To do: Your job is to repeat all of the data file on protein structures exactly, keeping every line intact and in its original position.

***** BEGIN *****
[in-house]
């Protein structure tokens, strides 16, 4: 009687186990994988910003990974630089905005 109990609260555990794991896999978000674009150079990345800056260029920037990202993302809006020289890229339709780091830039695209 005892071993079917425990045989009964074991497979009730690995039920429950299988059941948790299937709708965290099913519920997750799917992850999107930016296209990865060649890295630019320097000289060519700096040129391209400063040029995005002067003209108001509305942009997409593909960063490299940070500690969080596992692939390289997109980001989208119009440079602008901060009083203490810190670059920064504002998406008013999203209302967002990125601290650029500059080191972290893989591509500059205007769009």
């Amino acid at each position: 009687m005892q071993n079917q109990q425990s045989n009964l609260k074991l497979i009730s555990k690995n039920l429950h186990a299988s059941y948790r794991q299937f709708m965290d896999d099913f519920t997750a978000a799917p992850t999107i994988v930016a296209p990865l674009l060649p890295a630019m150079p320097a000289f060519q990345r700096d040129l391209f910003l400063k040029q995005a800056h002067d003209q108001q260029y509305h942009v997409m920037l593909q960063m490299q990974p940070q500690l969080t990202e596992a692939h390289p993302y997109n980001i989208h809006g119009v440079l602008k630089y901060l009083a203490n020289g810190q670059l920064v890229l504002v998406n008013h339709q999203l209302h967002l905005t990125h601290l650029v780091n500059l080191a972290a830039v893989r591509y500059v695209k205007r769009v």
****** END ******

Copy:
[in-house]
């Protein structure tokens, strides 16, 4: 009687186990994988910003990974630089905005 109990609260555990794991896999978000674009150079990345800056260029920037990202993302809006020289890229339709780091830039695209 005892071993079917425990045989009964074991497979009730690995039920429950299988059941948790299937709708965290099913519920997750799917992850999107930016296209990865060649890295630019320097000289060519700096040129391209400063040029995005002067003209108001509305942009997409593909960063490299940070500690969080596992692939390289997109980001989208119009440079602008901060009083203490810190670059920064504002998406008013999203209302967002990125601290650029500059080191972290893989591509500059205007769009």
């Amino acid at each position: 009687m005892q071993n079917q109990q425990s045989n009964l609260k074991l497979i009730s555990k690995n039920l429950h186990a299988s059941y948790r794991q299937f709708m965290d896999d099913f519920t997750a978000a799917p992850t999107i994988v930016a296209p990865l674009l060649p890295a630019m150079p320097a000289f060519q990345r700096d040129l391209f910003l400063k040029q995005a800056h002067d003209q108001q260029y509305h942009v997409m920037l593909q960063m490299q990974p940070q500690l969080t990202e596992a692939h390289p993302y997109n980001i989208h809006g119009v440079l602008k630089y901060l009083a203490n020289g810190q670059l920064v890229l504002v998406n008013h339709q999203l209302h967002l905005t990125h601290l650029v780091n500059l080191a972290a830039v893989r591509y500059v695209k205007r769009v």